—Kiran and Sarvari, Prerna Bharti, Jharkhand

 

“I have learnt a lot on women's health rights and use of medicines; sexuality- and gender-based violence; the ways to strategise in the fight against violence against women, as a result of discrimination; and women’s empowerment by giving them information on human rights and other issues through self-help groups, and the ways to involve them and increase access to health.”

—2010 Institute participant from Ibtida network

 

“I had some information on sexuality issues. But, after attending this Institute, there is more clarity on the issues. I work on HIV/AIDS issues and have never made links between sexuality and HIV/AIDS before. After attending this training on sexuality and gender, I can make a connection between different issues like gender, sex, and law and my work. This will help me to deliver my services in a better way in the society”.

 —Ibtida member Lifeline Service Society, Madhya Pradesh

 

“My hesitation broke during these trainings [the two Ibtida trainings that she attended]. We used to engage in sex, but did not even know the name of what we were doing! Now, I am able to tell my husband when I am not in the mood [for sex]. And, if he is not in the mood, then I have to get him to come around! I am now able to share everything with my colleagues (alluding to her relationship with her husband). We reach out to each other whenever we need help. Earlier, if there was any tension with the husband at home, we would hide these matters and feel that this ‘family matter’ cannot be discussed at office. But now, that is not so.”

—Rekha, teacher in the crèche supported by Akanksha Seva Sadan, Muzzafarpur, Bihar

 

“Our biases have also reduced. Earlier, we would feel that if there is a case of domestic violence, the woman is at fault; she must have done something wrong. Although this was not explicit, it was there in the back of our minds. But now, we do not think that way. We have understood how and why violence against women happens. We are now able to take decisions. For example, after I travelled alone from here to Delhi (for an Ibtida training), I felt changed somehow…Also, earlier, we used to be scared of Hijras. There is a child in our crèche who is probably a Hijra. We have become very conscious about integrating this child into the crèche and not discriminating against him. Earlier, we used to be scared of Hijras and felt it was a kind of curse people are born with. Now, we do not feel that way. They have their own identity, and thinking lowly of them causes violence. The same thing happens with women...”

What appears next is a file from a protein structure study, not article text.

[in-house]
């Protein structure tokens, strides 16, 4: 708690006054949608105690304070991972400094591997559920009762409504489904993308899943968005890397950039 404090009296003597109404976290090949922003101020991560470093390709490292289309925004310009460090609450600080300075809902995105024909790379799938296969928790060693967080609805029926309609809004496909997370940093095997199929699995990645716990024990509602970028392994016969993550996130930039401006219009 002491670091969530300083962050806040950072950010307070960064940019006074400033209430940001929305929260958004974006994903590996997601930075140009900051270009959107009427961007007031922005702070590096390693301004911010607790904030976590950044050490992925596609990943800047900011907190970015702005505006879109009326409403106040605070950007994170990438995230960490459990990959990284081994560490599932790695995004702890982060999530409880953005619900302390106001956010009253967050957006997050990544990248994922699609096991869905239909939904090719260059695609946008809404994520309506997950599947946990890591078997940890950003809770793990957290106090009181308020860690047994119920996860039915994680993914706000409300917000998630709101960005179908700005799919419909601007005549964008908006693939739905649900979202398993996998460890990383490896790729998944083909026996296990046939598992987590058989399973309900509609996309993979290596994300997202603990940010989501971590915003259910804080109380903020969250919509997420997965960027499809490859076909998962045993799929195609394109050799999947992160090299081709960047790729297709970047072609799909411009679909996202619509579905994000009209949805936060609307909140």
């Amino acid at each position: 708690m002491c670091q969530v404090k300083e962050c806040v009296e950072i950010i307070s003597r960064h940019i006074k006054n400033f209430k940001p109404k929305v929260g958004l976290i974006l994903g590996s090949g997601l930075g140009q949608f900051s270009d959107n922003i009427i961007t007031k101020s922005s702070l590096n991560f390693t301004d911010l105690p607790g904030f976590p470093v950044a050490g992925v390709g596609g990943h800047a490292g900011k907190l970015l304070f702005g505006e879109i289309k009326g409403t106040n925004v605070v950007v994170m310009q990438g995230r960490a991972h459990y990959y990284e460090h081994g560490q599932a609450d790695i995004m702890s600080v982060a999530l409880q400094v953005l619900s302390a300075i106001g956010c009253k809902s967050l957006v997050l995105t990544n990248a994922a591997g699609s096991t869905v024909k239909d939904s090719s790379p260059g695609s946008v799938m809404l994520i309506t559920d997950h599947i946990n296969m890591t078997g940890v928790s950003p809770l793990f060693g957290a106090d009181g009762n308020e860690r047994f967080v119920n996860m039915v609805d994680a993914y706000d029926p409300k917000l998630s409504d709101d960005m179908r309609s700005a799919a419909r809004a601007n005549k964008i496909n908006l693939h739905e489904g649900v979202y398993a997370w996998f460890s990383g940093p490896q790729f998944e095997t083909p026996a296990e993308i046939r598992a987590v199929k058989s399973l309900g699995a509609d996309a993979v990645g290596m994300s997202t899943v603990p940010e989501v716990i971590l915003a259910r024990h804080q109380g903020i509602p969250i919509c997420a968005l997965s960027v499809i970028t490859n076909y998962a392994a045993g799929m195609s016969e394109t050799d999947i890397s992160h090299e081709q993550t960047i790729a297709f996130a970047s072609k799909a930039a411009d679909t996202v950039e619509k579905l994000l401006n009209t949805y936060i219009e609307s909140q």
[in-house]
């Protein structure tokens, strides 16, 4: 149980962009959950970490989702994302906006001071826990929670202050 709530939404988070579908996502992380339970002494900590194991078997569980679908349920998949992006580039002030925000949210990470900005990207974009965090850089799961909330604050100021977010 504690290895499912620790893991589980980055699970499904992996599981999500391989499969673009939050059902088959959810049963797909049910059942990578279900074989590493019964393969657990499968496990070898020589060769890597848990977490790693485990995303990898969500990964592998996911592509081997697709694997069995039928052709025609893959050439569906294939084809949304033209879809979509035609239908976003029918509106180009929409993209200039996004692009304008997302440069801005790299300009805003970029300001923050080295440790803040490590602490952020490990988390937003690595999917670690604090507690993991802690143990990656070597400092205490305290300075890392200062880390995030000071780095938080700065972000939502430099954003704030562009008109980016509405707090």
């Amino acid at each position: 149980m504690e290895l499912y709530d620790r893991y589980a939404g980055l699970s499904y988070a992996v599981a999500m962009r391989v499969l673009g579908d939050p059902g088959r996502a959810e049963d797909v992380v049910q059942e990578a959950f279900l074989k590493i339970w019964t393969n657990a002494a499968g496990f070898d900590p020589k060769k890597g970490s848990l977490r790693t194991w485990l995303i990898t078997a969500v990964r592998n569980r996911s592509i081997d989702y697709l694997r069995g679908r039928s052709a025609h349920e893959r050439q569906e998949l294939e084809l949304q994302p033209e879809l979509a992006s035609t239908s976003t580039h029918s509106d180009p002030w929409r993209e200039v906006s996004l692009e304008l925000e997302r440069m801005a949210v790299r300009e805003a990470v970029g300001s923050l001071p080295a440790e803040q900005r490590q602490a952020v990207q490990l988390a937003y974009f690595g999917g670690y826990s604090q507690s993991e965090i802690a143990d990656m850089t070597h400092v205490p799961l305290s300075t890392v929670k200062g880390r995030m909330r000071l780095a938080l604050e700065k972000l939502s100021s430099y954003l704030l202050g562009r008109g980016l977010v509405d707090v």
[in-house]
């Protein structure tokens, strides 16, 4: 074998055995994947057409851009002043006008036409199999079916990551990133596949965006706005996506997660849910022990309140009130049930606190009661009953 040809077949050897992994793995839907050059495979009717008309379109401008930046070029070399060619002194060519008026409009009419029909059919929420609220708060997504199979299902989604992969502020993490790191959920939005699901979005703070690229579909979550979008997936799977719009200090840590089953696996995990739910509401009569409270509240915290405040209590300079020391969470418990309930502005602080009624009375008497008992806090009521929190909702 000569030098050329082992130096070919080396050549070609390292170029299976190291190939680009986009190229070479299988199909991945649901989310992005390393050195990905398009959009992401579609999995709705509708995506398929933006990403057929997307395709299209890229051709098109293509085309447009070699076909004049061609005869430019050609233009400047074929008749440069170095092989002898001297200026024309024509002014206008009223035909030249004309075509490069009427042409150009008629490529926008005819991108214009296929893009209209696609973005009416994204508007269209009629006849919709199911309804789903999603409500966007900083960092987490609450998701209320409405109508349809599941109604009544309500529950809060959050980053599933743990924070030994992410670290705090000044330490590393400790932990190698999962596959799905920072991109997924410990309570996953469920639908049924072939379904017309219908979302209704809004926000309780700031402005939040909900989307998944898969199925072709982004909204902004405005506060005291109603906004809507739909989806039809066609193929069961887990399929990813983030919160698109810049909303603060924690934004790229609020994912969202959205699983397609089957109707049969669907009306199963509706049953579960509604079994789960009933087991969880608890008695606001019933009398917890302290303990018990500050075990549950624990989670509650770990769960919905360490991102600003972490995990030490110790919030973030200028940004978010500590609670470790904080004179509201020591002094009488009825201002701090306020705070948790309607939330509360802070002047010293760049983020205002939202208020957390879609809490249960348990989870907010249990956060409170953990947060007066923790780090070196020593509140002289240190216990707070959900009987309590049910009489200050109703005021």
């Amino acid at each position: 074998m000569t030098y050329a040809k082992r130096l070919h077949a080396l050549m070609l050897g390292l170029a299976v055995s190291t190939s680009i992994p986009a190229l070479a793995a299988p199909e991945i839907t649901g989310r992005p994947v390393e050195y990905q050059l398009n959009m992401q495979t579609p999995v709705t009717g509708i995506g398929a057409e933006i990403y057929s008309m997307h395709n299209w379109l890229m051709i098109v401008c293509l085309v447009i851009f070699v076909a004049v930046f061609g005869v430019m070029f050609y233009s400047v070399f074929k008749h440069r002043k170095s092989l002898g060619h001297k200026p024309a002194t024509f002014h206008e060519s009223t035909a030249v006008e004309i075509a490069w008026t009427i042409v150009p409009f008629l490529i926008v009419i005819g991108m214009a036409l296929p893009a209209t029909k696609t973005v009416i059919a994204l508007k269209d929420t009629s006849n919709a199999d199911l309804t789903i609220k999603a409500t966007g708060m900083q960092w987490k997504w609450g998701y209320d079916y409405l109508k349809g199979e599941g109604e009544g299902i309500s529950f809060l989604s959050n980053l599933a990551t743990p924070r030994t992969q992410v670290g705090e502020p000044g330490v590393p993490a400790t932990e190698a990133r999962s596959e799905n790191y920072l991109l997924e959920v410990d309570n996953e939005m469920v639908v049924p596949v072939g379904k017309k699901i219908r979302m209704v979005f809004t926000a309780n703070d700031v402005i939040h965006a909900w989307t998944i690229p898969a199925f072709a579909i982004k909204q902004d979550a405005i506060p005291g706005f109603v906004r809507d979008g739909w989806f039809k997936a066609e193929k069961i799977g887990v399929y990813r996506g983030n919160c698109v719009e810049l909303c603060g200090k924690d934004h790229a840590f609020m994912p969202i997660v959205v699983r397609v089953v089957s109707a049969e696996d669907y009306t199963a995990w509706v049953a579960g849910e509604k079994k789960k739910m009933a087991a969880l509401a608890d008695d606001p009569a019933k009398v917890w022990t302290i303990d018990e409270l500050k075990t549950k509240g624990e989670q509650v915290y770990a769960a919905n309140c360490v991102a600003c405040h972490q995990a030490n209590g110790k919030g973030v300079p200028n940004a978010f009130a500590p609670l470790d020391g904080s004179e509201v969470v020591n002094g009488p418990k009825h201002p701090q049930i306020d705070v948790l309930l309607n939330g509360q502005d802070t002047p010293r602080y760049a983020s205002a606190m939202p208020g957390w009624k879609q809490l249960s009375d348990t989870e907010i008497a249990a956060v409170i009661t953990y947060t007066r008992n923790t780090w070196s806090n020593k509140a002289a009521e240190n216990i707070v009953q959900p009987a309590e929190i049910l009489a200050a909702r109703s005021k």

—Staff members, Akanksha Seva Sadan, Muzzafarpur, Bihar

 

“…Sometimes, dowry is mentioned in passing, in the form of a joke, by men and elders in the family, say when they joke with a daughter-in-law about what she has brought with her from her home. And, over time, these kinds of comments can lead to harassment over dowry. We were not sensitive to these apparent joking and also participated in it. Many times, in our field area, we found that domestic violence and fights suddenly become more acute with women over 40 years. We used to immediately deal with the issue and resolve it, often make a compromise. But, we could not understand the reason behind this. It is only when we became sensitive to the issue of sexuality [after the Ibtida trainings] that we realised that women go through many bodily changes during this phase and do not feel interested in sex any more. This is when what men would share (about the their wives’ disinterest in having sex) and what the information from CREA trainings started to come together. So, we spoke to the husbands and explained about bodily changes during menopause.”

—Meera Singh, Head of Mahila Mandal, Itkori, Jharkhand

 

Feminist Leadership, Movement Building, and Rights Institute—South Asia

“My major lesson, which I will take back, is that it is possible to implement programmes on human rights…and gender even in a rural setting. I was of the opinion that it just cannot be done with rural, poor, marginalised people, who had other primary concerns.”

—SAMBHRI 2010 participant

 

Sexual Rights Initiative

“I would like to inform you all that I have been involved in a panel discussion in ‘National Consultation with The United Nations Special Rapporteur on the situation with Human Right Defenders’. Moreover, I have met with UN Special Rapporteur Margarete Sekkagya along with my other LGBT friends. We shared our issues with her and she assured us…that she would speak about our issues with our government. It is my great opportunity for me to meet with her. It is my continuation of my follow up work after training in Geneva. Again, I would like to thank CREA, as the training has enhanced my capacity before meeting with UN Special Rapporteur.”

—Manisha Dhakal, Blue Diamond Society, Nepal